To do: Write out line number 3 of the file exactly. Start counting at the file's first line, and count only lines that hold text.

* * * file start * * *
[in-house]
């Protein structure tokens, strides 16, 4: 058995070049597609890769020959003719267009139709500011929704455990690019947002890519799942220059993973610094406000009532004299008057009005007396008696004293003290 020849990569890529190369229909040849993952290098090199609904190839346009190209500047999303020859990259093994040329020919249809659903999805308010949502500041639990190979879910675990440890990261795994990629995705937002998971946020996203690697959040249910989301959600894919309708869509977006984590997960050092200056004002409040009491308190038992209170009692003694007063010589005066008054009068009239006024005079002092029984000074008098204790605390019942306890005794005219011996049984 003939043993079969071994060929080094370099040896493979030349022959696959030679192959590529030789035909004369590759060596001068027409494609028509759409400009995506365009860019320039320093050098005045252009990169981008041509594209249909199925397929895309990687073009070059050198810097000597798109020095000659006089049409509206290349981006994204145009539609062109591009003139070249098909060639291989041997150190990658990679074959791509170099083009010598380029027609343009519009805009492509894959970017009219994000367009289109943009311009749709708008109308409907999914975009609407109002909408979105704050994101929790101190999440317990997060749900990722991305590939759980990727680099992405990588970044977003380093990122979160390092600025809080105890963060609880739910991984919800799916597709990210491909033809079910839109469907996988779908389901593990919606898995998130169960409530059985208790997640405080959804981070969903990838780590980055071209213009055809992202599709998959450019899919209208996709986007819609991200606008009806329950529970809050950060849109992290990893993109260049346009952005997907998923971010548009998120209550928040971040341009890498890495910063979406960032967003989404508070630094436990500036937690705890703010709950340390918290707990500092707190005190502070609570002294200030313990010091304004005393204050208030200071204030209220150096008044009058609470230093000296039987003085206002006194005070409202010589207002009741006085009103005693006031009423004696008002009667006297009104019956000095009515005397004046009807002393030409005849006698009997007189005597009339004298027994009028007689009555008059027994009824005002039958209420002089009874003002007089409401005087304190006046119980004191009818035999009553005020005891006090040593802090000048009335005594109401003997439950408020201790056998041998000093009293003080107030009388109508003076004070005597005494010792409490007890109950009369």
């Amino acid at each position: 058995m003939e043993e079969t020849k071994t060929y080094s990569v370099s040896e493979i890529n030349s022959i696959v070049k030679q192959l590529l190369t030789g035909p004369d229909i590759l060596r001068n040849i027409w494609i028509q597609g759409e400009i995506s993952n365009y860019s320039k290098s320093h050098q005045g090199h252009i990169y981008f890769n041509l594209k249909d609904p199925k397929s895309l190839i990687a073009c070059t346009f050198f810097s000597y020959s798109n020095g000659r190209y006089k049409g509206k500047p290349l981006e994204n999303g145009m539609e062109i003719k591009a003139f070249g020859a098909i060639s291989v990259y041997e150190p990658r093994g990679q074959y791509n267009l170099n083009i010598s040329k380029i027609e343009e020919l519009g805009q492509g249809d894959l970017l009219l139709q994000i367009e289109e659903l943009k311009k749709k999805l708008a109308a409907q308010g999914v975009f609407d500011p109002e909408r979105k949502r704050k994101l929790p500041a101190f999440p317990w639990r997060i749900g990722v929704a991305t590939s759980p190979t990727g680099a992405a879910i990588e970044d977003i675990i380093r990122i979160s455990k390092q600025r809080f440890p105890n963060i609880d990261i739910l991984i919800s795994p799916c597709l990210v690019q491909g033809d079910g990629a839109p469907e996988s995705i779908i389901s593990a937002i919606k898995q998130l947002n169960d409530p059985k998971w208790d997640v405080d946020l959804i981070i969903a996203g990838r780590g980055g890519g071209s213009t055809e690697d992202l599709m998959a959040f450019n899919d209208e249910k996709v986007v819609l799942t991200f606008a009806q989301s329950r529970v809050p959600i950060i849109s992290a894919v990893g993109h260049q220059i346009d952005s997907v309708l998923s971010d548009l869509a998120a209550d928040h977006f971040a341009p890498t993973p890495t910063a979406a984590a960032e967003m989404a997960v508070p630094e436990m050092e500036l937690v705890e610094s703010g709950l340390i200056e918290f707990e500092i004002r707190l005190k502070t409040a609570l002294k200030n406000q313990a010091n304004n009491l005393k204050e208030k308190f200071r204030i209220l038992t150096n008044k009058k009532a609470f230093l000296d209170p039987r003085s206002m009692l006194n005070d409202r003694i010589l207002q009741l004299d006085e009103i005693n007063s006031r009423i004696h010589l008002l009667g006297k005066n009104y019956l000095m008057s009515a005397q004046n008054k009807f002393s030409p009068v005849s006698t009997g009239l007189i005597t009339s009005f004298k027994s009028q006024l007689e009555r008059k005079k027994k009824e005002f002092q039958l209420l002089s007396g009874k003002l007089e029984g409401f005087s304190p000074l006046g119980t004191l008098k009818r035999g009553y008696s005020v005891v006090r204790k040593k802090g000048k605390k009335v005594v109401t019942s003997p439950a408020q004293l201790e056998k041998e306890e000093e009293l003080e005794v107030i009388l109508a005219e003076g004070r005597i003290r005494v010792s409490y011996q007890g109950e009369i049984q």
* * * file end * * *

């Amino acid at each position: 058995m003939e043993e079969t020849k071994t060929y080094s990569v370099s040896e493979i890529n030349s022959i696959v070049k030679q192959l590529l190369t030789g035909p004369d229909i590759l060596r001068n040849i027409w494609i028509q597609g759409e400009i995506s993952n365009y860019s320039k290098s320093h050098q005045g090199h252009i990169y981008f890769n041509l594209k249909d609904p199925k397929s895309l190839i990687a073009c070059t346009f050198f810097s000597y020959s798109n020095g000659r190209y006089k049409g509206k500047p290349l981006e994204n999303g145009m539609e062109i003719k591009a003139f070249g020859a098909i060639s291989v990259y041997e150190p990658r093994g990679q074959y791509n267009l170099n083009i010598s040329k380029i027609e343009e020919l519009g805009q492509g249809d894959l970017l009219l139709q994000i367009e289109e659903l943009k311009k749709k999805l708008a109308a409907q308010g999914v975009f609407d500011p109002e909408r979105k949502r704050k994101l929790p500041a101190f999440p317990w639990r997060i749900g990722v929704a991305t590939s759980p190979t990727g680099a992405a879910i990588e970044d977003i675990i380093r990122i979160s455990k390092q600025r809080f440890p105890n963060i609880d990261i739910l991984i919800s795994p799916c597709l990210v690019q491909g033809d079910g990629a839109p469907e996988s995705i779908i389901s593990a937002i919606k898995q998130l947002n169960d409530p059985k998971w208790d997640v405080d946020l959804i981070i969903a996203g990838r780590g980055g890519g071209s213009t055809e690697d992202l599709m998959a959040f450019n899919d209208e249910k996709v986007v819609l799942t991200f606008a009806q989301s329950r529970v809050p959600i950060i849109s992290a894919v990893g993109h260049q220059i346009d952005s997907v309708l998923s971010d548009l869509a998120a209550d928040h977006f971040a341009p890498t993973p890495t910063a979406a984590a960032e967003m989404a997960v508070p630094e436990m050092e500036l937690v705890e610094s703010g709950l340390i200056e918290f707990e500092i004002r707190l005190k502070t409040a609570l002294k200030n406000q313990a010091n304004n009491l005393k204050e208030k308190f200071r204030i209220l038992t150096n008044k009058k009532a609470f230093l000296d209170p039987r003085s206002m009692l006194n005070d409202r003694i010589l207002q009741l004299d006085e009103i005693n007063s006031r009423i004696h010589l008002l009667g006297k005066n009104y019956l000095m008057s009515a005397q004046n008054k009807f002393s030409p009068v005849s006698t009997g009239l007189i005597t009339s009005f004298k027994s009028q006024l007689e009555r008059k005079k027994k009824e005002f002092q039958l209420l002089s007396g009874k003002l007089e029984g409401f005087s304190p000074l006046g119980t004191l008098k009818r035999g009553y008696s005020v005891v006090r204790k040593k802090g000048k605390k009335v005594v109401t019942s003997p439950a408020q004293l201790e056998k041998e306890e000093e009293l003080e005794v107030i009388l109508a005219e003076g004070r005597i003290r005494v010792s409490y011996q007890g109950e009369i049984q």